View this artwork by appointment, at Tate Britain's Prints and Drawings Rooms
Arguably the most famous of all the surviving monuments of classical Rome is the Flavian Amphitheatre, a huge building universally known as the Colosseum, which stands at the eastern end of the Roman Forum between the Palatine and Esquiline Hills. Built between 72–80 AD., the immense ruin was as popular with tourists during the eighteenth and nineteenth centuries as it is today, and its crumbling but impressive remains represented a constant source of inspiration for artists. Turner’s 1819 sketches demonstrate that he studied the Colosseum from a variety of angles both inside and outside the celebrated structure.1 He had read John Chetwode Eustace’s book, A Classical Tour Through Italy, which stated that ‘Never did human art present to the eye a fabric so well calculated by its size and form, to surprise and delight’ (see the Italian Guide Book sketchbook, Tate D13943; Turner Bequest CLXXII 7).2 Eustace recommended viewing the building first from the north, and then the south before finally visiting the interior.3 This sketch depicts a view of the western façade of the building from a spot near to the Temple of Venus and Roma. Barely visible on the far right is the Arch of Constantine and the Church of Santi Giovanni e Paolo on the Caelian Hill which have been left uncoloured. This particular viewpoint had the advantage of contrasting the lower right-hand side with the high surviving outer wall on the left-hand side, and was popular with topographical artists, for example, the Swiss painter, Louis Ducros (1748–1810), Vue du Colisée (Musée cantonal des Beaux-Arts, Lausanne).4 Turner used the same spot for another view of the Colosseum with the Arch of Constantine (Tate D16354; Turner Bequest CLXXXIX 28). Thomas Ashby noted that the study pre-dates the erection of the abutment of bricks built during the1820s under Pope Pius VII to shore up the outer ring wall on this side.5 As Cecilia Powell has discussed, Turner’s depiction was also strongly influenced by eighteenth-century models such as the etchings of Giovanni Battista Piranesi.6 The overwhelming physical presence of the building, as well as the dramatic play of light and shadow recalls Piranesi’s plates for the Vedute di Roma.7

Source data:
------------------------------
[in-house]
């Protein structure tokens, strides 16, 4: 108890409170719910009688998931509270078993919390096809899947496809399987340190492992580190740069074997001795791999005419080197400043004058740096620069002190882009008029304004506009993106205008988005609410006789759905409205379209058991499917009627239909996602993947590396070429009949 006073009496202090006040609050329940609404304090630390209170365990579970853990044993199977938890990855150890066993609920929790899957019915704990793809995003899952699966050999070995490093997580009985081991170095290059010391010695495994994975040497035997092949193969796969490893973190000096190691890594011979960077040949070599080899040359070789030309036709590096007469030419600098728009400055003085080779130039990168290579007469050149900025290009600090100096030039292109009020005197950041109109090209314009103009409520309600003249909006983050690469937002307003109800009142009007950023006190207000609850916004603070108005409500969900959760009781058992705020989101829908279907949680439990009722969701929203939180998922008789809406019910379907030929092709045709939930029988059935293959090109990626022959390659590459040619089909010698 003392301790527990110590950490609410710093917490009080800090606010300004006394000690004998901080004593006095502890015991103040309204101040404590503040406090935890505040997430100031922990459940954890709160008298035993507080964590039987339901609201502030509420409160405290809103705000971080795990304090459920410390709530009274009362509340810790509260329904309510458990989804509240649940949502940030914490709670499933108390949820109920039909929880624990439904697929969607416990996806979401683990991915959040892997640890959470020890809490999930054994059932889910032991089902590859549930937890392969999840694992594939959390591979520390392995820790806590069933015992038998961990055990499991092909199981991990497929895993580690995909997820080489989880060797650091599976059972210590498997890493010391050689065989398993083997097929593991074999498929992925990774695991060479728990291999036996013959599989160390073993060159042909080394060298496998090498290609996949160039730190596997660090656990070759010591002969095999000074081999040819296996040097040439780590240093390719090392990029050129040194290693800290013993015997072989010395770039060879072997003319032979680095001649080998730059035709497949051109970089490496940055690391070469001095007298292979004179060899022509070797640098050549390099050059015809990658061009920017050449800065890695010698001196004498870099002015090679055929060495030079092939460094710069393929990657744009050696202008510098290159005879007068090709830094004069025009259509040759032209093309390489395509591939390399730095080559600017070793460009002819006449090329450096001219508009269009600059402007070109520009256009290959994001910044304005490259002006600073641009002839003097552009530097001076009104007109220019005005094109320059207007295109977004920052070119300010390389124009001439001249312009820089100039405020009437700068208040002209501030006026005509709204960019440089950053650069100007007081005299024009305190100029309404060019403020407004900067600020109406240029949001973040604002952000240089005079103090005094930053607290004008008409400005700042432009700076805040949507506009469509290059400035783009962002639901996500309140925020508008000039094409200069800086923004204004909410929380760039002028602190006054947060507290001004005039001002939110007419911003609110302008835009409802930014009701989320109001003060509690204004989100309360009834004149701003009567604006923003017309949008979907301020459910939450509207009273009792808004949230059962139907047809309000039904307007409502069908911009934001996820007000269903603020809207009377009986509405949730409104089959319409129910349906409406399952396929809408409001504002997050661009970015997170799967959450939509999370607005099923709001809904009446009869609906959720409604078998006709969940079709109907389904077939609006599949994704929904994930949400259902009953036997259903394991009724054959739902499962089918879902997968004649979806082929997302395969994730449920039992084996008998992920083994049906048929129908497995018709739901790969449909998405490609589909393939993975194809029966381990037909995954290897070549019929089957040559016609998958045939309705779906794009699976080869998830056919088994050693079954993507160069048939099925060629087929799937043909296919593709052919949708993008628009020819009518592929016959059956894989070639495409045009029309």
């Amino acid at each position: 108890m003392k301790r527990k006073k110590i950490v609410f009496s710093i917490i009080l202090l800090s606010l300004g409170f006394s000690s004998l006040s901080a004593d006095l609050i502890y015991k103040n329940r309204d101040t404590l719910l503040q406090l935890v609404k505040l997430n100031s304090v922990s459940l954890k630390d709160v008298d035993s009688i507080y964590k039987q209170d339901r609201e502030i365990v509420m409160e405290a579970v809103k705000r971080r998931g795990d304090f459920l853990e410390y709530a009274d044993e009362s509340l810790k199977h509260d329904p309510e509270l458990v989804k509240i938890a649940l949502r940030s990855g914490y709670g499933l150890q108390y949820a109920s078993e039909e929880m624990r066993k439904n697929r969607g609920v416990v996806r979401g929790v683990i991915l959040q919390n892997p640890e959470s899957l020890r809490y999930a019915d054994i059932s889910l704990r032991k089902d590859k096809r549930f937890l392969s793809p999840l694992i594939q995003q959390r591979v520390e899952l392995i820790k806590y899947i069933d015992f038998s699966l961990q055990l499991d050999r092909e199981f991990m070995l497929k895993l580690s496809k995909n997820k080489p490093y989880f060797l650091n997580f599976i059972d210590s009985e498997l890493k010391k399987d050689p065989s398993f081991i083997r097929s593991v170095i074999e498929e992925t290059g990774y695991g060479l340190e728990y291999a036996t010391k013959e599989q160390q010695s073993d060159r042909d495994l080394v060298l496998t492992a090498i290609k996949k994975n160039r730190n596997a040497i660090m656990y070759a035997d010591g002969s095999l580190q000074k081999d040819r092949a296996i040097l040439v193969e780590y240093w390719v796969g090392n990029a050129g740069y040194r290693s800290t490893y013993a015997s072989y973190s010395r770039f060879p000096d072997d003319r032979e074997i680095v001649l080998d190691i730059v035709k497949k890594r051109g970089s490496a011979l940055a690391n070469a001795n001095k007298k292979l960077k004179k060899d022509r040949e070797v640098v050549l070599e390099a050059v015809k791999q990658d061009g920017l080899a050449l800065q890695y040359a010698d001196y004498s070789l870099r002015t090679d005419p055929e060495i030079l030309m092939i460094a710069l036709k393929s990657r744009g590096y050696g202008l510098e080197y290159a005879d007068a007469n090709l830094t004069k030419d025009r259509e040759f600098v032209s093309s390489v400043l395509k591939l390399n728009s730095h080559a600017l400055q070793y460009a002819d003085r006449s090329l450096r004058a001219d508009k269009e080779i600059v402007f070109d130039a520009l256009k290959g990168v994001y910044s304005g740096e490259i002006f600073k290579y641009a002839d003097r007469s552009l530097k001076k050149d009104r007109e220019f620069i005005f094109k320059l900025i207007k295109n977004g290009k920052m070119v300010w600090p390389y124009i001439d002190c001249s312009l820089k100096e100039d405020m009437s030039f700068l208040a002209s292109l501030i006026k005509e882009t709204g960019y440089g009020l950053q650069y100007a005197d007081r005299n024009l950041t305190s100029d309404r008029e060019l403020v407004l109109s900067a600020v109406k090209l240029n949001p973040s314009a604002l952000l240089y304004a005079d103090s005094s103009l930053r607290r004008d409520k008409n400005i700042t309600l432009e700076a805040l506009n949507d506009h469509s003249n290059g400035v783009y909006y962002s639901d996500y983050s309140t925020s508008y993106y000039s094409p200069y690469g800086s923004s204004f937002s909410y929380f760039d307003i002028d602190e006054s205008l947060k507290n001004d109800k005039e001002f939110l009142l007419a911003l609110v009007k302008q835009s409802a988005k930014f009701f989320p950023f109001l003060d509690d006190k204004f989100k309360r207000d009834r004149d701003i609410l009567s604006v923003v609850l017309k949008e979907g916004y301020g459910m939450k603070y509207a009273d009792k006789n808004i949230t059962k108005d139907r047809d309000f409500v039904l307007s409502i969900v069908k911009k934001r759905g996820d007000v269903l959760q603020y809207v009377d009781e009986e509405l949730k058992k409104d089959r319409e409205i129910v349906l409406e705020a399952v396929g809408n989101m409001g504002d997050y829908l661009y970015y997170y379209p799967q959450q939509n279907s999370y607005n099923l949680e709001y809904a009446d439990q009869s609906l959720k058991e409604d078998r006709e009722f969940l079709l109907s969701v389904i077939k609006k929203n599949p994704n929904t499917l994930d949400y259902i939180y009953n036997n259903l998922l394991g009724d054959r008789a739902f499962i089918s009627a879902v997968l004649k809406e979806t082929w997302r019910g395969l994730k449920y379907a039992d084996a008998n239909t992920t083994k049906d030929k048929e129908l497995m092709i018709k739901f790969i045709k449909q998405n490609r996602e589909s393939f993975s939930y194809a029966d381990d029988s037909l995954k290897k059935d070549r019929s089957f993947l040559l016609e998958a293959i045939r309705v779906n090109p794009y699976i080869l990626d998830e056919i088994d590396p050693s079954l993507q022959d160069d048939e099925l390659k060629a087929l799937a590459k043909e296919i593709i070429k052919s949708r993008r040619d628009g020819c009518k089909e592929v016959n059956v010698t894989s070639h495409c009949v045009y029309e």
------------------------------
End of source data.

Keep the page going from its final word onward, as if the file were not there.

See Moorby 2009, p.115.
John Chetwode Eustace, A Classical Tour Through Italy, London 1815, 3rd edition, vol.I, pp.374–5.
Reproduced in colour in Pierre Chessex, Lindsay Stainton, Luc Boissonnas et al., Images of the Grand Tour: Louis Ducros, exhibition catalogue, Musée cantonal des Beaux-Arts, Lausanne 1985, no.3. See also Israel Silvestre (1621–1691), The Colosseum (Vatican Library, Rome), reproduced in Raymond Keaveney, Views of Rome from the Thomas Ashby Collection in the Vatican Library, exhibition catalogue, Smithsonian Institution, Washington 1988, no.23, p.; and Vanvitelli (Gaspar van Wittel, 16523–1736), The Colosseum, oil painting (Galleria Sabauda, Turin, Italy).
Ashby 1925, p.27.
Powell 1987, pp.107–9.
See for example Luigi Ficacci, Piranesi: The Complete Etchings, Köln and London 2000, nos.929 and 997, reproduced pp.717, 755.
John Ruskin, ‘Catalogue of the Turner Sketches in the National Gallery’, London 1857, reproduced in Cook and Wedderburn (eds.), vol.XIII, p.299.
Wilton 1979, no.723.